His work method is different than mine and not what I expected but it’s all good. “I work in a swirl,” he says, while I’m armed with pencil and paper, furiously taking notes. He isn’t the boss, he’s a collaborator: “This show is developed by all of us.” All four of us participate in twice-weekly production meetings where we watch music videos and short animated films for inspiration and consume home-made spicy tea (Marcel calls it “elixir”) to banish the effects of colds. We’ve had discussions about Beckett, Bernstein, Brecht, and traditional Asian music as well as such mundane topics as the technical challenges of the show. Occasionally, our meetings are attended by Opal the cat, always a plus. Out of the ordinary? You bet, but also motivating and refreshing.
Because all of us subscribe to the notion that what isn’t revealed is as important as what is, we have chosen to maintain an air of mystery concerning the details of this production. I can tell you it’s a Rogue Underground show (artists choose their own venue, pay a $200 fee and avoid the restrictions and higher costs of the regular festival-sponsored locations) and will be presented in an enclosed tent, dubbed the Tent of Tales, in Marcel’s back yard. The stories take place in Malaysia, Marcel’s homeland. Although John, Dorian and I play crucial roles, none of us will be visible to the audience in a conventional sense. If you’re getting curious, our technique is working.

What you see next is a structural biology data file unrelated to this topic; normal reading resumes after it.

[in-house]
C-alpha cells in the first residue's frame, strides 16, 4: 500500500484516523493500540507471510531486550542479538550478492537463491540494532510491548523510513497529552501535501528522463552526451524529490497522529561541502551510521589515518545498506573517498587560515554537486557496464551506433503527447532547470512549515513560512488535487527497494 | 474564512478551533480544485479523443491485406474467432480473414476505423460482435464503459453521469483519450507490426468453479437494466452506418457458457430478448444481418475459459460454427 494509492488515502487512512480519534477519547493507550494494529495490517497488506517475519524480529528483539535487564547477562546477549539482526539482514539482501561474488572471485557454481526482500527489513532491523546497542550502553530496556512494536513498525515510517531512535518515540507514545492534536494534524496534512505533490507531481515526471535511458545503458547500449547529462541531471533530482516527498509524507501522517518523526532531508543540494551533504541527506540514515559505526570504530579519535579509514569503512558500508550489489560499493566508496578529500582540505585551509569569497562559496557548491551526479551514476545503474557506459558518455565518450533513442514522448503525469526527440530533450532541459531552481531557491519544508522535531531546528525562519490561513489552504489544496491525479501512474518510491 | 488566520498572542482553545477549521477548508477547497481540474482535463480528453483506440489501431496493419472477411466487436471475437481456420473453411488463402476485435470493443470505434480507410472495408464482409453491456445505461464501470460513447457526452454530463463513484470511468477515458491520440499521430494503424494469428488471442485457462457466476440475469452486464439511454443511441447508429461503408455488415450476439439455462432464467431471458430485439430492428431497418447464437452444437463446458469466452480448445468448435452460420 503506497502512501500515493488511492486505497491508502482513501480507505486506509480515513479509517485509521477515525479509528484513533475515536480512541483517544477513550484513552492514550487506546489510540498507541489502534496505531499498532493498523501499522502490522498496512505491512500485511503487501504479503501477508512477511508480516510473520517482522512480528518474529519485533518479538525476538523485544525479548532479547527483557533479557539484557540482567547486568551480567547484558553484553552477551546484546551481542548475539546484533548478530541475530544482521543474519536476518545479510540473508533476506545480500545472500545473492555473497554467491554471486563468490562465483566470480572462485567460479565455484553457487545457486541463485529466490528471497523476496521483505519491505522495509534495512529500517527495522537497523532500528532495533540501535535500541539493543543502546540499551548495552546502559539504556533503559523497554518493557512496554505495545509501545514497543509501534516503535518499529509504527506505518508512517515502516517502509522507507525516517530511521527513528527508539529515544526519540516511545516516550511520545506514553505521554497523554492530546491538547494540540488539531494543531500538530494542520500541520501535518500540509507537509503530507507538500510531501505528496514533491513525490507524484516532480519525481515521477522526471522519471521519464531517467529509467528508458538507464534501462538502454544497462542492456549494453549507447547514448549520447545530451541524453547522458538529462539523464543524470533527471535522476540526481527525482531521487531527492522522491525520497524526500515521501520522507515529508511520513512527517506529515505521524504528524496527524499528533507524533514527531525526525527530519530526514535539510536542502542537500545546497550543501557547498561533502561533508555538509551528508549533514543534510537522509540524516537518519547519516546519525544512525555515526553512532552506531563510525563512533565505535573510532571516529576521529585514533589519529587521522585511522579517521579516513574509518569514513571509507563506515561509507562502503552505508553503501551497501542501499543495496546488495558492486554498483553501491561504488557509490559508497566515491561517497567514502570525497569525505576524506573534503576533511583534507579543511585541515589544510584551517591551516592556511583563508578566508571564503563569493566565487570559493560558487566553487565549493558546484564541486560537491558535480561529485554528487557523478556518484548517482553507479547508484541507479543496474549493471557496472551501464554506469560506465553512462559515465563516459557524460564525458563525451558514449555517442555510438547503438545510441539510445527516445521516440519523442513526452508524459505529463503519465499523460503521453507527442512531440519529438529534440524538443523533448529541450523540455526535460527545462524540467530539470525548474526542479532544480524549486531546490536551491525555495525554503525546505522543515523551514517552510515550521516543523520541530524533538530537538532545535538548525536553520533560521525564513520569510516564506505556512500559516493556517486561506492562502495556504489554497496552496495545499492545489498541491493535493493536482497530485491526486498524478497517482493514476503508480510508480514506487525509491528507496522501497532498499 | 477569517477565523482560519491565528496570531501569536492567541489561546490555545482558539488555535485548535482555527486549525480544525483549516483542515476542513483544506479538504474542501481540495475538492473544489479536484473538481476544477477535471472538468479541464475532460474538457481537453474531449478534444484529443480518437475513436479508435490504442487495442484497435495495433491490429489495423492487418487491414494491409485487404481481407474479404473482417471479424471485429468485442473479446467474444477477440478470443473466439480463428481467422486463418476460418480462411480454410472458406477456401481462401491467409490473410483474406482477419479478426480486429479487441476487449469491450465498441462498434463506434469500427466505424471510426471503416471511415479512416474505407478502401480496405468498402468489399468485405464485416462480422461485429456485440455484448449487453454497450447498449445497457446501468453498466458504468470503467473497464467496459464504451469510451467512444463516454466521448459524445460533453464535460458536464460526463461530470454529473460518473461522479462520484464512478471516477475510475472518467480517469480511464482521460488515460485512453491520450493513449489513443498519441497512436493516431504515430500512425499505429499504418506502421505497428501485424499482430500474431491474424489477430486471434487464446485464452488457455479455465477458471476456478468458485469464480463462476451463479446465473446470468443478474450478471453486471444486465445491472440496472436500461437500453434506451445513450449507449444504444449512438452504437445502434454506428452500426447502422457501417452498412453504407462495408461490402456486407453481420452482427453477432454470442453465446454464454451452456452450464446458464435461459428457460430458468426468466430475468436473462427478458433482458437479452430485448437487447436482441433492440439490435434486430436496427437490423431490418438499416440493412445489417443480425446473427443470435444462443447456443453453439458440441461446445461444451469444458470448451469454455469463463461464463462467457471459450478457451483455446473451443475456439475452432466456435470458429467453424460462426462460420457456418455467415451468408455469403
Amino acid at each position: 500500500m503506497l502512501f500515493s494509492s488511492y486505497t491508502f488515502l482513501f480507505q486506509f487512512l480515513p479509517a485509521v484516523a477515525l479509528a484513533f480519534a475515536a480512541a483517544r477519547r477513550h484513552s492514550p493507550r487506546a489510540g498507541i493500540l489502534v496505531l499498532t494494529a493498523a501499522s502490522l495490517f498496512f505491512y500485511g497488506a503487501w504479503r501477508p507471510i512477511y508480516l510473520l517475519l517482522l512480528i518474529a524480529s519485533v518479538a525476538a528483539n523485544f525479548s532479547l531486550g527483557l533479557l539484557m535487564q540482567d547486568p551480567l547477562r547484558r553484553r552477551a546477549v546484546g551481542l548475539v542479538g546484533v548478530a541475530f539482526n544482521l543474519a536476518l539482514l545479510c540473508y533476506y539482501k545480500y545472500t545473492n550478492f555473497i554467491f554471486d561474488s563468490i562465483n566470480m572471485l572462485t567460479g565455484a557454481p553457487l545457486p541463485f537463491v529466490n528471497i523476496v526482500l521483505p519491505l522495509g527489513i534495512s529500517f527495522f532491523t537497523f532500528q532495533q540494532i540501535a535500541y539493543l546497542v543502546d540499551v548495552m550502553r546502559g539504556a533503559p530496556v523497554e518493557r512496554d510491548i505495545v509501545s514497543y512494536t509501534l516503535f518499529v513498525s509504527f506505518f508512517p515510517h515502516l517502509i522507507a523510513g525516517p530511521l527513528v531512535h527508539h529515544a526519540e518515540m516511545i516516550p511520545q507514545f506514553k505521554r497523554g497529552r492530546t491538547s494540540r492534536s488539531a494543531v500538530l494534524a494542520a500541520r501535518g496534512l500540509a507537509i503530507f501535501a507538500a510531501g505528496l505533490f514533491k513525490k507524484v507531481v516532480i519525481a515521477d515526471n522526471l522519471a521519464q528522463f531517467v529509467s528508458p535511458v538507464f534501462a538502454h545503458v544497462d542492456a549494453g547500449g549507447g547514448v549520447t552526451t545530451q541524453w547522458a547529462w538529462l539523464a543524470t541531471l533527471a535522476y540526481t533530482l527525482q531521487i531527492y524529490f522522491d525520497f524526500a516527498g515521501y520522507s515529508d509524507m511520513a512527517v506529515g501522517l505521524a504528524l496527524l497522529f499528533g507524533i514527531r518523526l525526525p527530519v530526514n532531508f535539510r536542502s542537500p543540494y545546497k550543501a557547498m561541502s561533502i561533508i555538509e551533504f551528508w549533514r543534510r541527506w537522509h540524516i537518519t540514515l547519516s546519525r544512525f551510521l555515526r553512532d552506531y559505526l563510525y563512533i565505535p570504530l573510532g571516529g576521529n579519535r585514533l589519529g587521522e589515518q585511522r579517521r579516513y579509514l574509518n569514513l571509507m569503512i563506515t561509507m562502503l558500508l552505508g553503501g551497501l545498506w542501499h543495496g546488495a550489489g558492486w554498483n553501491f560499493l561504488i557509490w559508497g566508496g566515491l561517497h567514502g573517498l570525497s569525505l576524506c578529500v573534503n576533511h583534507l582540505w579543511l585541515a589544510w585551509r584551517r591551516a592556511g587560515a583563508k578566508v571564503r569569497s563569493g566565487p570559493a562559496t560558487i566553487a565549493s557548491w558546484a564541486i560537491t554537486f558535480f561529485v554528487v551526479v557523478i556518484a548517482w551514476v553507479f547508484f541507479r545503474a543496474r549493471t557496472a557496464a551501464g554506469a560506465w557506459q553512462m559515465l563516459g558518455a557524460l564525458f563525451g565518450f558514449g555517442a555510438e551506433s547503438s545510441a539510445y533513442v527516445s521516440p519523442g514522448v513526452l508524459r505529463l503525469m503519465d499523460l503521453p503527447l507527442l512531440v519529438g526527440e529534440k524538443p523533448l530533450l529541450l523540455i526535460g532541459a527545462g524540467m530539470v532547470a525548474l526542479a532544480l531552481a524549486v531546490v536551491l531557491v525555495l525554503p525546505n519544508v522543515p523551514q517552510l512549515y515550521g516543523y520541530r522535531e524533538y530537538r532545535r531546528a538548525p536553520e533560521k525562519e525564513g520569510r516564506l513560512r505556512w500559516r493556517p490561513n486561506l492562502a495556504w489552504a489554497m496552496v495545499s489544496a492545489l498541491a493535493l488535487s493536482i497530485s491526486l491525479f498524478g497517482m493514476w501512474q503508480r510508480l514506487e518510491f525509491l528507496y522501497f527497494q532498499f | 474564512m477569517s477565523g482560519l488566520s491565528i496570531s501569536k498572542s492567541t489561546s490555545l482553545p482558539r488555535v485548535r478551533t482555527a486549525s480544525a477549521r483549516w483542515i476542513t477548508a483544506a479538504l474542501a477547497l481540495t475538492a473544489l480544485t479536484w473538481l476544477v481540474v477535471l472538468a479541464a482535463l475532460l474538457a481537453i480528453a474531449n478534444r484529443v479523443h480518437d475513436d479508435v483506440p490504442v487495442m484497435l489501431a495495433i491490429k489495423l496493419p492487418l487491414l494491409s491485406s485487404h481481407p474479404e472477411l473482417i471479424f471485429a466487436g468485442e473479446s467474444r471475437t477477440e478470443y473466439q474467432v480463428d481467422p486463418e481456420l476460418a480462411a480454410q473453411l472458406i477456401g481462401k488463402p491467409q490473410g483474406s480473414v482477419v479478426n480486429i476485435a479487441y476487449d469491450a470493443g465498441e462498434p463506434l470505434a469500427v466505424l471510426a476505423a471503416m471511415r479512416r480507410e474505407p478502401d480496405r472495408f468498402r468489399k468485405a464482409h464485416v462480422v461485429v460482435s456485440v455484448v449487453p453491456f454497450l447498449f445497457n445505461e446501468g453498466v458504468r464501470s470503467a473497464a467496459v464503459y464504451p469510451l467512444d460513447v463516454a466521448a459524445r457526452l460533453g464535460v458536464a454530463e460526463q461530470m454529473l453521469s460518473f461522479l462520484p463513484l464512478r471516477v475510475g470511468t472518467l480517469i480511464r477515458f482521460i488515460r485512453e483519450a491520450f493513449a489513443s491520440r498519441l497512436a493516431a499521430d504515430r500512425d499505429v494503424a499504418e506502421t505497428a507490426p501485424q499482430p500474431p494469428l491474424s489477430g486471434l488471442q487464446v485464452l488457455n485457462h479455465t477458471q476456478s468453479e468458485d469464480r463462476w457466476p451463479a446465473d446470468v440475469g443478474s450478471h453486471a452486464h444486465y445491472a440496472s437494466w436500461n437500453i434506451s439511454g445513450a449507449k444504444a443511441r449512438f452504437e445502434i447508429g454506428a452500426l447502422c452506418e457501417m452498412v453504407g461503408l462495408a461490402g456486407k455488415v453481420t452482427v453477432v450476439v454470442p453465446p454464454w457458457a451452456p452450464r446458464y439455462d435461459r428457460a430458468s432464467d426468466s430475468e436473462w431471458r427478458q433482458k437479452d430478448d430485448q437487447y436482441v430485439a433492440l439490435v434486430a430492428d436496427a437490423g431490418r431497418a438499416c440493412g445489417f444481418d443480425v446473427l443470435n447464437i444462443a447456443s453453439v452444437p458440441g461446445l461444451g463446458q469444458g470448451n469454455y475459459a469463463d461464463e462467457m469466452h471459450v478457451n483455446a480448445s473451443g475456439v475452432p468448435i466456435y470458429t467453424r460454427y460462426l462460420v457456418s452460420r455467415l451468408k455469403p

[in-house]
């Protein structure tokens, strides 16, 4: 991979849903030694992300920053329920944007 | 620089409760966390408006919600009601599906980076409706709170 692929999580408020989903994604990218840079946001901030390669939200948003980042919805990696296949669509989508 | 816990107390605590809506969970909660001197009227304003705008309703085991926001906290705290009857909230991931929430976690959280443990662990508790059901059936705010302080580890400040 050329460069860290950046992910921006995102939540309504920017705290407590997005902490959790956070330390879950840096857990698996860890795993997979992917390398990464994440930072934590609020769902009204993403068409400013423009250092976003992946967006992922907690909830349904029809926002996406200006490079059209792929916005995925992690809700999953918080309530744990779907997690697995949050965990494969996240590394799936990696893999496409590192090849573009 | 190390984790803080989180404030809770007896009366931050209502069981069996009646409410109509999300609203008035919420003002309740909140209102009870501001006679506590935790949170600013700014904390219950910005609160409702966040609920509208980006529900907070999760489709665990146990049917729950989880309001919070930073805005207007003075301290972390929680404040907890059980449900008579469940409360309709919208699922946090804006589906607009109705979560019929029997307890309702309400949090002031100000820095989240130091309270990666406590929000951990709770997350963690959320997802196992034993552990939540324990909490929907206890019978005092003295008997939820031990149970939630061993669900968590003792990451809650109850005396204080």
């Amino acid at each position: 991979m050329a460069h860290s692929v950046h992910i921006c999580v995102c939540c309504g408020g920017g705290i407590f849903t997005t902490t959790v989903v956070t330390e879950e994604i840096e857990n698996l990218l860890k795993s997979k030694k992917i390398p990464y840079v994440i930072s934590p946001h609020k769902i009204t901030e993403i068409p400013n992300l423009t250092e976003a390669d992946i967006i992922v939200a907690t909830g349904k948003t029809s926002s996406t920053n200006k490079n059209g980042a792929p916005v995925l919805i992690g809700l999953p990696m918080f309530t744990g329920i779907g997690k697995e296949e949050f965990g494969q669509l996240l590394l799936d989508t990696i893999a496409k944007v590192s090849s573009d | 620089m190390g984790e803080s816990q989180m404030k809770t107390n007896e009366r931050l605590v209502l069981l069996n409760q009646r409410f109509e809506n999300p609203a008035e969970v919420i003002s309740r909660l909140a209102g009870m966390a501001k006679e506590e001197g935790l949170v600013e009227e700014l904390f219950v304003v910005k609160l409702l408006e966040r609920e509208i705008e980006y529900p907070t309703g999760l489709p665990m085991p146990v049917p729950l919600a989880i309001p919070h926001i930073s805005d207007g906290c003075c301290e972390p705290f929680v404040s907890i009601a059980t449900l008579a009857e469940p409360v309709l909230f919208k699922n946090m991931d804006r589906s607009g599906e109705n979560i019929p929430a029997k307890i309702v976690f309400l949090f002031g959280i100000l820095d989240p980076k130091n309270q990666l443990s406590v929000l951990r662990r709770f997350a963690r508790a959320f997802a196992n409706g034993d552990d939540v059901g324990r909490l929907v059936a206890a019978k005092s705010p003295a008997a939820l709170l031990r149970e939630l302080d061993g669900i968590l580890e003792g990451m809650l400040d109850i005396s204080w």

We open in five weeks, but the process is as valuable as the final product. All of us are bringing something unique to the mix. Earlier, Marcel told us the “varying interests between us would bring a wider canvas to create from,” and I’m seeing that in action. I’ve been given the opportunity to use skills that have been in storage for some time. I’m working with, and learning from, people I know but have never worked with. There are no egos in the room, just lots and lots of outside-the-box thinking and positive energy. Opening night is just another step of many.
Will this be enough to lure me back to participating in the Rogue Festival as a performer on a regular basis? No way. I’m not that crazy. I’m glad I gave myself permission to break that five-year spell and return, though. The experience has been worth the wait. Now, let’s put on a show!
The Tent of Tales is located in the back yard of 416 E. Brown, between Palm and Wilson (best parking will be available on Wilson). All performances of Lies My Father Told Me will take at 7 p.m. on Saturday, March 2; Sunday, March 3; Wednesday, March 6; Thursday, March 7; Friday, March 8. This show is rated PG-13.
Visit the Rogue Festival website (which is still in process so keep checking back) for information on all festival performances, including others that will take place at this unique venue.
Watch for many more Rogue Festival articles coming soon!